Among the many claims made by this Government, surely the one that stands out now as the most dishonest is that they would be the most open honest and transparent government this country has seen.
It stands out so much it's now often used as a joke.
When National MP Mark Mitchell first raised his issues with Police Minister Poto Williams and her denying access to police district commanders, I raised the issue with Megan Woods on my programme. Her very helpful advice was to ring the minister, which Mitchell did but they didn't answer and never got back to him. We rang on his behalf at which point they told us he wasn't getting access. After that Woods suggested it didn't matter because that's what select committees are for.
Got an issue? Get these people in front of the committee.
Well turns out this has been tried, and tried and tried, and what do you know, the Labour Party has blocked the opposition from doing that very thing not just once in Mitchell's case, but a number of times, indeed on 19 separate occasions involving any number of committees and any number of subjects.
Questions for officials around Covid - blocked.
Questions for Kāinga Ora around its devious videos and plain dishonesty around Arena Williams and her appearance in them - blocked.
Questions over Transmission Gully and its endless delays - blocked.
Questions over the costings and delays of Auckland light rail - blocked.
The list is extensive, but the results are the same.
Even poor old Chlöe Swarbrick, who teamed up with National (which alone surely is a small piece of political history), was denied access to officials over her desire to question them around their house price forecasting. And I thought she was a friend of the Government.
It seems when it comes to accountability, or indeed transparency or honesty, if it involves anyone asking what might be deemed remotely embarrassing questions, then this Government uses its majority on the committees to block any sort of scrutiny at all.
So 19 times and counting.
In a way they could get away with it, to the extent it's not one of those issues many of us are going to get worked up about.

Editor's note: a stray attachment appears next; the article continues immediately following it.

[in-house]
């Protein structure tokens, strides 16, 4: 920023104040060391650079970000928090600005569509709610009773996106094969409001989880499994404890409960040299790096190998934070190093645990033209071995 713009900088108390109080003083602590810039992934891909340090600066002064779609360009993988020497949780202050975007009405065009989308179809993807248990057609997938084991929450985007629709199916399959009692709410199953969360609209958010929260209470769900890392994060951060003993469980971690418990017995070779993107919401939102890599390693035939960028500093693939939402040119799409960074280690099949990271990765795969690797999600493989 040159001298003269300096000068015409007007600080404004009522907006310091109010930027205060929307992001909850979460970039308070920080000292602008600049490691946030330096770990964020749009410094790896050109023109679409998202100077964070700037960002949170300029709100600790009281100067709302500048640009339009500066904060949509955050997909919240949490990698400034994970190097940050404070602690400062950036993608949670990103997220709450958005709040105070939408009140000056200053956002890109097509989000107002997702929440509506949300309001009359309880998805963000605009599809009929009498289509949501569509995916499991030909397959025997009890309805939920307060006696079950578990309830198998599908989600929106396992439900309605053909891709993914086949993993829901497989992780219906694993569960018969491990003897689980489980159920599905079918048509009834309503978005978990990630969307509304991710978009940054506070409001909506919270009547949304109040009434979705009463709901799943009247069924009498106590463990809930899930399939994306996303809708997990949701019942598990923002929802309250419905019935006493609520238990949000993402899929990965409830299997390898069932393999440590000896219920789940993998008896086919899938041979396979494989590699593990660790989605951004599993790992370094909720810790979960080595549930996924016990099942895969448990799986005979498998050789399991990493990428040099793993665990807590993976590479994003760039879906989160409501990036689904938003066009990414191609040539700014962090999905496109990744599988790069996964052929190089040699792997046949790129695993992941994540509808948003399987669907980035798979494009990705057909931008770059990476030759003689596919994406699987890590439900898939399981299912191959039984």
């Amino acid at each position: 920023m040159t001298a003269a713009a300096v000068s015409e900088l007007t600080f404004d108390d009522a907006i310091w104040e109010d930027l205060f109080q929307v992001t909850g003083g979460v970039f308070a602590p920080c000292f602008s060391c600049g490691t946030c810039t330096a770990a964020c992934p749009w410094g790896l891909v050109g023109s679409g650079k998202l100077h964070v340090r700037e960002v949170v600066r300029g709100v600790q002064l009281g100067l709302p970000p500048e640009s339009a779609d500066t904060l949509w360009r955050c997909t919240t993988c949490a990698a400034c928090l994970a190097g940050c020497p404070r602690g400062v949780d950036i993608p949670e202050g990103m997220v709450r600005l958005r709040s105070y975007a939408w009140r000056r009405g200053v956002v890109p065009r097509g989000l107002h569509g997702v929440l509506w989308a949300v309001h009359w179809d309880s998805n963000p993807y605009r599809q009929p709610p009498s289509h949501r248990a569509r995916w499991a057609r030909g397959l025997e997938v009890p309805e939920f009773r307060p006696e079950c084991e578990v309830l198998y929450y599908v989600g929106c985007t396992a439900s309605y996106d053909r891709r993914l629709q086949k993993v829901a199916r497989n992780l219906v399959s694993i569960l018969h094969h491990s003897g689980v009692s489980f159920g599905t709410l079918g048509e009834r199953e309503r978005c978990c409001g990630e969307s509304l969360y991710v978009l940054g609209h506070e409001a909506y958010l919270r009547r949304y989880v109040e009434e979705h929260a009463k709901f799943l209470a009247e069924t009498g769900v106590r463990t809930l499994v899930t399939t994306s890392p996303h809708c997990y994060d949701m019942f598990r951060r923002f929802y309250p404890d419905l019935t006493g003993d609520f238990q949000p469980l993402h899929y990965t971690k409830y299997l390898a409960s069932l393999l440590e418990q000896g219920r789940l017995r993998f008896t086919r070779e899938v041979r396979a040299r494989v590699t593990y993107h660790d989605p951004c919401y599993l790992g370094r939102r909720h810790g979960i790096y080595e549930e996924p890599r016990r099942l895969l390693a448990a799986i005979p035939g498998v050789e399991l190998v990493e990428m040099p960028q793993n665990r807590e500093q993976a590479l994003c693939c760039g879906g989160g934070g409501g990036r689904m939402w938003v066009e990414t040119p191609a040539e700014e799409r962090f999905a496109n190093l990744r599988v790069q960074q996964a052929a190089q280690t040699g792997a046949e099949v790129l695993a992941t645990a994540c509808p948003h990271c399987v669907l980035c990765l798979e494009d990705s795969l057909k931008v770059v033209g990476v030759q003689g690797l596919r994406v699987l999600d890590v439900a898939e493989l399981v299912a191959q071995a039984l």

In the midst of a cost of living crisis, another thing I am sure plenty of people would like to ask questions about at committees, how many people are more worried about their mortgage or the price of cheese, than they are select committee work?
And that in a way is what Labour is relying on, the upfront economic issues they can't hide from they have to address and that is why along with their Covid handling they currently sit behind the opposition in the polls.
I note, by the way, between the TVNZ poll and last month's Taxpayers' Union poll, National are ahead in both, thus giving us a good enough sense that a potentially permanent shift has been made and the writing is on the wall for the Government.
But it's the Machiavellian stuff we need to be worried about, it's the political sleight of hand, the old "there is nothing to see here".
Three Waters is a classic example, self-governance is another, David Parker and his group ferreting through rich folks' doings, having set it up with zero consultation and now introducing law around "principles", it is all work that they would rather you didn't know about, far less ask about.
That of course is the role of the opposition. But how can the opposition do its job effectively if every time they want to fire off a few questions at officials, hell even if they want to meet an official as Mark Mitchell does, all access is denied?
Yes, there is the Parliament, but that is limited in both time and scope.
This wouldn't be so bad if it wasn't so profoundly dishonest.
If Labour had said at the start, look we aren't really into openness and accountability is more trouble than it's worth, and besides there's a whole bunch of really ideological stuff around race that we're desperate to get sorted before we're booted out, then at least we could've expected what we've ended up with.
But to have made such a song and dance about how angelic their intentions were, and how you could pop around for a cup of tea and a natter anytime you liked, because, after all we are all in this together, just shows you how much they played us for a bunch of suckers.
The great test for the Prime Minister's acting skills as we lead into the election is the challenge she will face when asked if she still thinks they are the most honest open and transparent the country has ever seen, and whether she 1) says yes, and 2) says it with a straight face.